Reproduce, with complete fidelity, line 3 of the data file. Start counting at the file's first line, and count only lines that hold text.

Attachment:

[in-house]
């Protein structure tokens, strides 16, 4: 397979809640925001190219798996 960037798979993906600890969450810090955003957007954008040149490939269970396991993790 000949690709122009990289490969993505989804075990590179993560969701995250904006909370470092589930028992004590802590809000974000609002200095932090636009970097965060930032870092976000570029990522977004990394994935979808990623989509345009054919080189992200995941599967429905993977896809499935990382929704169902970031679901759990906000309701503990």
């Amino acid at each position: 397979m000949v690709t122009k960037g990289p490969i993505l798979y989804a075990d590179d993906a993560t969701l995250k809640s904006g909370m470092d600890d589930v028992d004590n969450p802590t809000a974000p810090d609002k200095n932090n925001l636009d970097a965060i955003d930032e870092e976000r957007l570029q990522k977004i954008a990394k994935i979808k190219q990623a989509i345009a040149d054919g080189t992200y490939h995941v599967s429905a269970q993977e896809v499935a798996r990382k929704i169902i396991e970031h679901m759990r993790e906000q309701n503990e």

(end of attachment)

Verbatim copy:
């Amino acid at each position: 397979m000949v690709t122009k960037g990289p490969i993505l798979y989804a075990d590179d993906a993560t969701l995250k809640s904006g909370m470092d600890d589930v028992d004590n969450p802590t809000a974000p810090d609002k200095n932090n925001l636009d970097a965060i955003d930032e870092e976000r957007l570029q990522k977004i954008a990394k994935i979808k190219q990623a989509i345009a040149d054919g080189t992200y490939h995941v599967s429905a269970q993977e896809v499935a798996r990382k929704i169902i396991e970031h679901m759990r993790e906000q309701n503990e």